Fed Chair Jerome Powell. Photo: Mark Wilson/Getty Images

Fed Chair Jerome Powell made clear at the Fed's June policy meeting that the U.S. central bank is ready to cut interest rates — just not yet.

What it means: Powell looks to be facing pressure from all sides — President Trump, other central banks and even members of the Fed's rate-setting committee — to lower interest rates. His press conference suggested that his heart's not in it, but he's ready to go.

  • U.S. stocks rallied for the 3rd straight day and yields on short-dated U.S. Treasury bonds tumbled after the release of the Fed's statement. The dollar weakened against every major currency.

Why it matters: The cut itself is inconsequential, analysts say. With the Fed funds rate still barely above the rate of inflation, cutting it 25 basis points makes little to no difference to the economy.

  • "The real impact is limited, but the sentimental impact is that the Fed stands at the ready to send a lifeline to markets," Brown Brothers Harriman Chief Investment Strategist Scott Clemons told Axios last month.
  • "Even talk of a Fed rate cut sends the message to markets that 'We're watching your back.'"

Without the Fed taking any concrete policy action, the yield on the 10-year U.S. Treasury note has fallen to its lowest in 2 years, dragging U.S. mortgage rates to near record lows.

  • Falling rates in the bond market could help reverse auto loan rates, which recently rose to the highest for new car financing since 2008 and the highest for commercial bank lending since 2011, according to the Fed's data.

What he said: "Uncertainties about this outlook have increased.... The Committee will closely monitor the implications of incoming information … and will act as appropriate to sustain the expansion."

Between the lines: "The Fed left rates on hold but sent a clear message the next move is a cut. The only question now is the timing," analysts at Bank of America-Merrill-Lynch wrote in a note to clients.

Of note: As with the shift away from central bank policy tightening at the beginning of the year, Powell is following, not leading, the charge. European Central Bank President Mario Draghi has cleared the path for both policy pivots globally, as Europe's steadily weakening economy has led deteriorating figures on trade from the U.S.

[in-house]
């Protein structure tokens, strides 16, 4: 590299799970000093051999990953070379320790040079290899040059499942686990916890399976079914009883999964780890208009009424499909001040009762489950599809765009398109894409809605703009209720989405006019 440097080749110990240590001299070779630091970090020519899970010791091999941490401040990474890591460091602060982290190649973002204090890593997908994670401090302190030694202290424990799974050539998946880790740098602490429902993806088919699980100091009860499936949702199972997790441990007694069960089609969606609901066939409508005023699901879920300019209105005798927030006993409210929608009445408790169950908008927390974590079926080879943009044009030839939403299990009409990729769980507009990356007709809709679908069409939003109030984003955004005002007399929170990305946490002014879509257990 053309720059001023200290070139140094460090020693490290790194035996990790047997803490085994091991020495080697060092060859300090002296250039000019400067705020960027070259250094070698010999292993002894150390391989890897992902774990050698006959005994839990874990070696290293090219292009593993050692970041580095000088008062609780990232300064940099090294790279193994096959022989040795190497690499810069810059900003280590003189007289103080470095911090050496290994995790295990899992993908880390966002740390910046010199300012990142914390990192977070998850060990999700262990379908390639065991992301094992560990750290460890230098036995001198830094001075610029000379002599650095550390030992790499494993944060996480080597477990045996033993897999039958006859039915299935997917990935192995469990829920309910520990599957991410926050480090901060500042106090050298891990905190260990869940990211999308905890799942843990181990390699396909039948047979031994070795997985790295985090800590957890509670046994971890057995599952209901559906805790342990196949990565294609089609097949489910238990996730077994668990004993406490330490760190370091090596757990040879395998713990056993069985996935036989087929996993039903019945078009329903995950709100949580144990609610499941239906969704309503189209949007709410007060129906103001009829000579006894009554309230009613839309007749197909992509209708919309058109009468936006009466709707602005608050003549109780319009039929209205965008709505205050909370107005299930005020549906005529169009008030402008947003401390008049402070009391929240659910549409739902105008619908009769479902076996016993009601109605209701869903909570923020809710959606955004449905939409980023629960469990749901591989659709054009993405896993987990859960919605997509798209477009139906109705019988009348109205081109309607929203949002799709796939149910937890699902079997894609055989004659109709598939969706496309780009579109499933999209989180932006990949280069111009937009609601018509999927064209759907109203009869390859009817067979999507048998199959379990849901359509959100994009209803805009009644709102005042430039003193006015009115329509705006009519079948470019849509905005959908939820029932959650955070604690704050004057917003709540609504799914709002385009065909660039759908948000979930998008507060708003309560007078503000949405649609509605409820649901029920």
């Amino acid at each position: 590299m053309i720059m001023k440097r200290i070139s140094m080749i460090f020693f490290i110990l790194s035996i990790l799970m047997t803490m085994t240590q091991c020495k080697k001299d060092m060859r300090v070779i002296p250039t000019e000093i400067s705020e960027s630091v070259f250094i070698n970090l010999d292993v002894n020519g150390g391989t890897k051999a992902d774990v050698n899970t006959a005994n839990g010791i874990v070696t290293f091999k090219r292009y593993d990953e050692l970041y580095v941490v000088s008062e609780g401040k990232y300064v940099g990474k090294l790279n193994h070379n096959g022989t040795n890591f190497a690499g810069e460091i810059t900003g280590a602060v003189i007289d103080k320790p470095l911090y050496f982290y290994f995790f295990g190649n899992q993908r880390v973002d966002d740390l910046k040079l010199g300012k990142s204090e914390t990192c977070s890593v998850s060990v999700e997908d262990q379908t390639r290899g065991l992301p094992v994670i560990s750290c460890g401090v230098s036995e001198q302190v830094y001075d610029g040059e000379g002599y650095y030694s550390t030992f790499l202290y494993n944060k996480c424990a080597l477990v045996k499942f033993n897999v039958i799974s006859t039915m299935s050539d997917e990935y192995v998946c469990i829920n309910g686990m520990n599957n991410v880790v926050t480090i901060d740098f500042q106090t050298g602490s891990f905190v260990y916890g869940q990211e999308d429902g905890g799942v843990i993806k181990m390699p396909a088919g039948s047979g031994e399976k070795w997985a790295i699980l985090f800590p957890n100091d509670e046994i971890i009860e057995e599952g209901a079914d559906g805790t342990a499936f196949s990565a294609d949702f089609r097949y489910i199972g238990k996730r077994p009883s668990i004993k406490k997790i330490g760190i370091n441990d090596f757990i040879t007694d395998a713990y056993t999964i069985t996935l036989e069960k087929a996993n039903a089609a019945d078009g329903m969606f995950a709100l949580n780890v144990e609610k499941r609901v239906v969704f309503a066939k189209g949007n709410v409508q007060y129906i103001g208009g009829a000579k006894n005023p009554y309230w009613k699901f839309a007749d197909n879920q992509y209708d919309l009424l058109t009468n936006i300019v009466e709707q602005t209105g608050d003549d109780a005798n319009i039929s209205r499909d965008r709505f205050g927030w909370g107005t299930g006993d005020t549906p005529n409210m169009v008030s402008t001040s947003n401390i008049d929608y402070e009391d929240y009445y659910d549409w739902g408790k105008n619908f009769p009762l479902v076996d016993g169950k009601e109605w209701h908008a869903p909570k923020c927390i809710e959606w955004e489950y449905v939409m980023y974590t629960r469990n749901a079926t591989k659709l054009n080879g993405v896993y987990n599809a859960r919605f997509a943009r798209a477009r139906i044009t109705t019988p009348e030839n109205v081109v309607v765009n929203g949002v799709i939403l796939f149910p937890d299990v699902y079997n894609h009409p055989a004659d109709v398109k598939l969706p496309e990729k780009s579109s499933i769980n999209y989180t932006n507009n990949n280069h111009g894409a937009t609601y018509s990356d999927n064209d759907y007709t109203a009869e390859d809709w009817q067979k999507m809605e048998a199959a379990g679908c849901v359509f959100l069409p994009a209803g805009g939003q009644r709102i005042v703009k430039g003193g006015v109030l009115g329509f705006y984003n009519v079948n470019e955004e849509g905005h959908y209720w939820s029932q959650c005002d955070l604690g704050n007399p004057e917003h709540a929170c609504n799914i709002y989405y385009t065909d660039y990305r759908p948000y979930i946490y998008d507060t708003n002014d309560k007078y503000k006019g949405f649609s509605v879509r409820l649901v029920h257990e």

Go deeper: White House considered "legality of demoting" Fed Chair

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Coronavirus dashboard

Illustration: Sarah Grillo/Axios

  1. Global: Total confirmed cases as of 7 p.m. ET: 12,859,834 — Total deaths: 567,123 — Total recoveries — 7,062,085Map.
  2. U.S.: Total confirmed cases as of 7 p.m. ET: 3,297,501— Total deaths: 135,155 — Total recoveries: 1,006,326 — Total tested: 40,282,176Map.
  3. States: Florida smashes single-day record for new coronavirus cases with over 15,000 — NYC reports zero coronavirus deaths for first time since pandemic hit.
  4. Public health: Ex-FDA chief projects "apex" of South's coronavirus curve in 2-3 weeks — Coronavirus testing czar: Lockdowns in hotspots "should be on the table"
  5. Education: Betsy DeVos says schools that don't reopen shouldn't get federal funds — Pelosi accuses Trump of "messing with the health of our children."

Scoop: How the White House is trying to trap leakers

Illustration: Sarah Grillo/Axios

President Trump's chief of staff, Mark Meadows, has told several White House staffers he's fed specific nuggets of information to suspected leakers to see if they pass them on to reporters — a trap that would confirm his suspicions. "Meadows told me he was doing that," said one former White House official. "I don't know if it ever worked."

Why it matters: This hunt for leakers has put some White House staffers on edge, with multiple officials telling Axios that Meadows has been unusually vocal about his tactics. So far, he's caught only one person, for a minor leak.

11 GOP congressional nominees support QAnon conspiracy

Lauren Boebert posing in her restaurant in Rifle, Colorado, on April 24. Photo: Emily Kask/AFP

At least 11 Republican congressional nominees have publicly supported or defended the QAnon conspiracy theory movement or some of its tenets — and more aligned with the movement may still find a way onto ballots this year.

Why it matters: Their progress shows how a fringe online forum built on unsubstantiated claims and flagged as a threat by the FBI is seeking a foothold in the U.S. political mainstream.